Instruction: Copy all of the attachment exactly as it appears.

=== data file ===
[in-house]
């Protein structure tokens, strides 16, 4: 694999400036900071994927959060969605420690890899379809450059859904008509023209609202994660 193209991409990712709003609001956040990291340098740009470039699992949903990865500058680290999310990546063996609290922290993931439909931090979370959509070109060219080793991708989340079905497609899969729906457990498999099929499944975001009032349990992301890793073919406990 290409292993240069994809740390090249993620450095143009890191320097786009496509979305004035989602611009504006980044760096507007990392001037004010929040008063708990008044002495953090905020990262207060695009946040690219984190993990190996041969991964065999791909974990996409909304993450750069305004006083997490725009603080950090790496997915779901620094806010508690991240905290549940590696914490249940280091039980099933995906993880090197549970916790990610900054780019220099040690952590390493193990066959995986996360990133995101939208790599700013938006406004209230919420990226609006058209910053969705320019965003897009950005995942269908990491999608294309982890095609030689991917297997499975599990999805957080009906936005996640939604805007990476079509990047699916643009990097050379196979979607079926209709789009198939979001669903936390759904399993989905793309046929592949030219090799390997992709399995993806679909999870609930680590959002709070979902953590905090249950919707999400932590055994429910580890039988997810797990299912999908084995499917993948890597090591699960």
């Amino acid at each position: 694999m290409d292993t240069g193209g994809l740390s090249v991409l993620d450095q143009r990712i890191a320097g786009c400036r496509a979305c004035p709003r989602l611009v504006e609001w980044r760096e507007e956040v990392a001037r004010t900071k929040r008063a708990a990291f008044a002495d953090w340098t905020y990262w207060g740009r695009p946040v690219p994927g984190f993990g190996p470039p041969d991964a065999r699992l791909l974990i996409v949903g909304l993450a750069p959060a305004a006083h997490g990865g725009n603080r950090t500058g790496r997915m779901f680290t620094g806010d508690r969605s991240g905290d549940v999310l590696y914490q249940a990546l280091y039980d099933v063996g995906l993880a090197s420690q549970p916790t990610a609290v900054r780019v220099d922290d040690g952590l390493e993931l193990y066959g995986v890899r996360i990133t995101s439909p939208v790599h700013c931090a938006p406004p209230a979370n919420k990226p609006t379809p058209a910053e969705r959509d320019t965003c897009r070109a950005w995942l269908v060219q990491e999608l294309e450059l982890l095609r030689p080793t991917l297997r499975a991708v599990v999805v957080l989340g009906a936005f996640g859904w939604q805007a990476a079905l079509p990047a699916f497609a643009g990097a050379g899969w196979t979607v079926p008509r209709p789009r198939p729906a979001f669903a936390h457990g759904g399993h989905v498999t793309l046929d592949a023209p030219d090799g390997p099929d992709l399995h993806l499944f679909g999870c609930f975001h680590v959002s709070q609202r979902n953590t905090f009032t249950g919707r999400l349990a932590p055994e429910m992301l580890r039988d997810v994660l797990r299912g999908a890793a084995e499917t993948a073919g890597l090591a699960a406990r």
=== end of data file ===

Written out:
[in-house]
């Protein structure tokens, strides 16, 4: 694999400036900071994927959060969605420690890899379809450059859904008509023209609202994660 193209991409990712709003609001956040990291340098740009470039699992949903990865500058680290999310990546063996609290922290993931439909931090979370959509070109060219080793991708989340079905497609899969729906457990498999099929499944975001009032349990992301890793073919406990 290409292993240069994809740390090249993620450095143009890191320097786009496509979305004035989602611009504006980044760096507007990392001037004010929040008063708990008044002495953090905020990262207060695009946040690219984190993990190996041969991964065999791909974990996409909304993450750069305004006083997490725009603080950090790496997915779901620094806010508690991240905290549940590696914490249940280091039980099933995906993880090197549970916790990610900054780019220099040690952590390493193990066959995986996360990133995101939208790599700013938006406004209230919420990226609006058209910053969705320019965003897009950005995942269908990491999608294309982890095609030689991917297997499975599990999805957080009906936005996640939604805007990476079509990047699916643009990097050379196979979607079926209709789009198939979001669903936390759904399993989905793309046929592949030219090799390997992709399995993806679909999870609930680590959002709070979902953590905090249950919707999400932590055994429910580890039988997810797990299912999908084995499917993948890597090591699960």
């Amino acid at each position: 694999m290409d292993t240069g193209g994809l740390s090249v991409l993620d450095q143009r990712i890191a320097g786009c400036r496509a979305c004035p709003r989602l611009v504006e609001w980044r760096e507007e956040v990392a001037r004010t900071k929040r008063a708990a990291f008044a002495d953090w340098t905020y990262w207060g740009r695009p946040v690219p994927g984190f993990g190996p470039p041969d991964a065999r699992l791909l974990i996409v949903g909304l993450a750069p959060a305004a006083h997490g990865g725009n603080r950090t500058g790496r997915m779901f680290t620094g806010d508690r969605s991240g905290d549940v999310l590696y914490q249940a990546l280091y039980d099933v063996g995906l993880a090197s420690q549970p916790t990610a609290v900054r780019v220099d922290d040690g952590l390493e993931l193990y066959g995986v890899r996360i990133t995101s439909p939208v790599h700013c931090a938006p406004p209230a979370n919420k990226p609006t379809p058209a910053e969705r959509d320019t965003c897009r070109a950005w995942l269908v060219q990491e999608l294309e450059l982890l095609r030689p080793t991917l297997r499975a991708v599990v999805v957080l989340g009906a936005f996640g859904w939604q805007a990476a079905l079509p990047a699916f497609a643009g990097a050379g899969w196979t979607v079926p008509r209709p789009r198939p729906a979001f669903a936390h457990g759904g399993h989905v498999t793309l046929d592949a023209p030219d090799g390997p099929d992709l399995h993806l499944f679909g999870c609930f975001h680590v959002s709070q609202r979902n953590t905090f009032t249950g919707r999400l349990a932590p055994e429910m992301l580890r039988d997810v994660l797990r299912g999908a890793a084995e499917t993948a073919g890597l090591a699960a406990r």